"I knew then and I know now that, when it comes to justice, there is no easy way to get it. You can't sugarcoat it. You have to take a stand and say, this is not right."
Claudette Colvin was born on September 5, 1939. She lived with her adopted parents in a poor black neighborhood in Montgomery, Alabama where her father mowed lawns and her mother was a maid. Claudette attended school at the segregated Booker T. Washington High School where she was a member of the NAACP Youth Council and actively learned about the Civil Rights Movement.
Because her parents were too poor to own a car, Claudette relied on the city buses to get to and from her high school every day. At the time, blacks and whites had separate seating sections. However, if the white section was filled and a white person was standing, the convention was that a black person in the front of their section must get up and move to the very back of the bus or stand if there were no available seats.
On March 2, 1955, Claudette was returning home from school and sat towards the front of the black section next to a pregnant black woman named Ruth Hamilton. Earlier that day Claudette had written a paper about a local custom which prevented blacks from using dressing rooms at department stores. She was thinking about this paper when an incident occurred. The bus was getting crowded and a white woman was left standing. The bus driver, Robert W. Cleere, ordered Claudette and Ruth to move to the back of the bus, so that the white woman could sit. They refused. The bus driver ordered them again, and once more they refused. Cleere called the police who tried to resolve the incident by ordering two black men to stand so that Claudette and Ruth could sit one row back. Claudette still refused. She decided that day that she wouldn’t move. As she later described it, "I felt like Sojourner Truth was pushing down on one shoulder and Harriet Tubman was pushing down on the other—saying, 'Sit down girl!' I was glued to my seat." Claudette was handcuffed and forcibly removed from the bus. She was convicted in juvenile court for disturbing the peace, violating the segregation law, and assault.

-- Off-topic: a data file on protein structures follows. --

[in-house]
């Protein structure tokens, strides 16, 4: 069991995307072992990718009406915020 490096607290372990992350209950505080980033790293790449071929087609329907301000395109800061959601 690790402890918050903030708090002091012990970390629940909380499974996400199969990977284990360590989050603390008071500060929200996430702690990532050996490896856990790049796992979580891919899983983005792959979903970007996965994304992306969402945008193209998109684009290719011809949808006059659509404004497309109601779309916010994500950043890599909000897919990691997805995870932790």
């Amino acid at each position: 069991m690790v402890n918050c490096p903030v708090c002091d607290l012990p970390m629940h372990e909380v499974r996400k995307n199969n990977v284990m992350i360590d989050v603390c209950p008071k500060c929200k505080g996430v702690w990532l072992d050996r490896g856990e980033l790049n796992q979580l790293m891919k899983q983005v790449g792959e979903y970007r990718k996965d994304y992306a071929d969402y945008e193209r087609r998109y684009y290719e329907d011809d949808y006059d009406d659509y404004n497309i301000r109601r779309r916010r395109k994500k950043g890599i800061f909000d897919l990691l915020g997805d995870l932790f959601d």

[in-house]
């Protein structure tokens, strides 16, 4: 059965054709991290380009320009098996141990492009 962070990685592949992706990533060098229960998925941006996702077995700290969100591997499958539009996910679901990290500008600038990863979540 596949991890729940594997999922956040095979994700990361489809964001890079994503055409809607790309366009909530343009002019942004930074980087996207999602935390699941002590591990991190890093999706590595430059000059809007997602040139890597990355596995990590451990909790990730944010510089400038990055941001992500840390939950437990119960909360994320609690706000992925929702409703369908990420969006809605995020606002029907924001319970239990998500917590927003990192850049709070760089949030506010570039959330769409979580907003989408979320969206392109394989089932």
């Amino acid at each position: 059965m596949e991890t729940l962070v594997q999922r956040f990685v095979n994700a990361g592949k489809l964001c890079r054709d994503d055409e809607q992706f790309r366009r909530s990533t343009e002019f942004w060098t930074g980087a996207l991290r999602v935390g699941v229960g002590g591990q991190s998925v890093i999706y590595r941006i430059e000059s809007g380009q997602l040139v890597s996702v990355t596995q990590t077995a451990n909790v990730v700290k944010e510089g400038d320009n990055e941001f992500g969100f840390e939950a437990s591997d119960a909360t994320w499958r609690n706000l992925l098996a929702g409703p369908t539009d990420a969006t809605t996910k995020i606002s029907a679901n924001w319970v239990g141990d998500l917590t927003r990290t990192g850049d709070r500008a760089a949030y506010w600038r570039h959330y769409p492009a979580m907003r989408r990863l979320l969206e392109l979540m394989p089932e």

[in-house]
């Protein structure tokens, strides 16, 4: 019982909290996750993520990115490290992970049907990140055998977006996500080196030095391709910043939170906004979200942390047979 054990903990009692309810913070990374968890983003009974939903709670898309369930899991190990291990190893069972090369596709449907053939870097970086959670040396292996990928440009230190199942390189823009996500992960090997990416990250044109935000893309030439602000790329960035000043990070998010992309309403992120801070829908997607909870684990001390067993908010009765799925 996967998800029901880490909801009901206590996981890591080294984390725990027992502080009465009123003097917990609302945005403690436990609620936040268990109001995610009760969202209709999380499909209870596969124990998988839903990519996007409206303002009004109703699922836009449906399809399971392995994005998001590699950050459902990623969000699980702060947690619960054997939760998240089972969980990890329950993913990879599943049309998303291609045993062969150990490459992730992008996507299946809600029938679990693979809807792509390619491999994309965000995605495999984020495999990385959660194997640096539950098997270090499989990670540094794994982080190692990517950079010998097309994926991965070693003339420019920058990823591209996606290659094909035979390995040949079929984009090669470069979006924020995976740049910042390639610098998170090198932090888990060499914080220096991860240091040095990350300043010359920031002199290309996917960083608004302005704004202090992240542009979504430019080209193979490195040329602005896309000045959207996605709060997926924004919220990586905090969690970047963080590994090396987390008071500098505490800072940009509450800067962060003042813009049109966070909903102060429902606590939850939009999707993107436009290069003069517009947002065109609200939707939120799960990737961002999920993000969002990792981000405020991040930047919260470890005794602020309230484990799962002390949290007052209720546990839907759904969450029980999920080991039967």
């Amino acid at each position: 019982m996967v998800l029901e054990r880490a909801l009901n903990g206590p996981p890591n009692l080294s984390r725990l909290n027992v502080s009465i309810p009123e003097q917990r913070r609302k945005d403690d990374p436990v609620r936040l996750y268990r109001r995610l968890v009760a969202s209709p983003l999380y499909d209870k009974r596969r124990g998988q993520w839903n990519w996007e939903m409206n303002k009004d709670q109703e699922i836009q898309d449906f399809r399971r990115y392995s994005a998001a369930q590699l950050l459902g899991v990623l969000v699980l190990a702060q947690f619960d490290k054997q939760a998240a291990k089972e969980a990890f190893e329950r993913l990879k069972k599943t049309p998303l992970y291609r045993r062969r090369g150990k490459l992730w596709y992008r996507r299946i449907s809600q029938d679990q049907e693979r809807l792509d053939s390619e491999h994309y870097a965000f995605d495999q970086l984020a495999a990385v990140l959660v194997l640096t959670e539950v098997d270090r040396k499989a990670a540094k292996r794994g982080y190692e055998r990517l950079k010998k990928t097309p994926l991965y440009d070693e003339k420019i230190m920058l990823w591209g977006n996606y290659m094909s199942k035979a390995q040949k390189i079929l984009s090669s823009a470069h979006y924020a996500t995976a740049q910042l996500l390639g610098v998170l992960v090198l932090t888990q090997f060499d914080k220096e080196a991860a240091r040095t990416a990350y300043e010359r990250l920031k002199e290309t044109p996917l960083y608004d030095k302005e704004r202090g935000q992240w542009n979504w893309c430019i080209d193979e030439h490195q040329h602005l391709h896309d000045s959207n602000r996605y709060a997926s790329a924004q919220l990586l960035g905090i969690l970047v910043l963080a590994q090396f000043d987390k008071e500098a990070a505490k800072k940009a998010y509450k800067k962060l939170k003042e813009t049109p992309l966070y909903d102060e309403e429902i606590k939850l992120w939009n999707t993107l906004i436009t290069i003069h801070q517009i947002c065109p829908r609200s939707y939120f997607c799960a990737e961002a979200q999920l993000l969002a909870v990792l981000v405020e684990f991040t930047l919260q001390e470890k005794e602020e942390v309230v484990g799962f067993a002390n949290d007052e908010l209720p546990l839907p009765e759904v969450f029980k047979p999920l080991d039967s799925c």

Colvin was in consideration by the NAACP to be the face of their movement but she became pregnant at 16, and they wanted to make sure that the face of the Civil Rights movement could not be dismissed as immoral. She did became one of five plaintiffs in the court case Browder v. Gayle, organized and filed by a civil rights attorney name Fred Gray who argued that bus segregation in Alabama was unconstitutional. The plaintiffs received widespread support from the black community. Claudette Colvin started a movement and nine months later, Rosa Parks was famously arrested for the same offense. Segregationist policies in Alabama soon began to change and new ones were implemented. Browder v. Gale made its way to the Supreme Court and on November 13, 1956 bus segregation in Alabama was ended permanently.
Colvin had another son and moved to New York City, where she worked as a nurse's aid for many years. In the words of her attorney, Freddy Gray, "Claudette gave all of us moral courage. If she had not done what she did, I am not sure that we would have been able to mount the support for Mrs. Parks."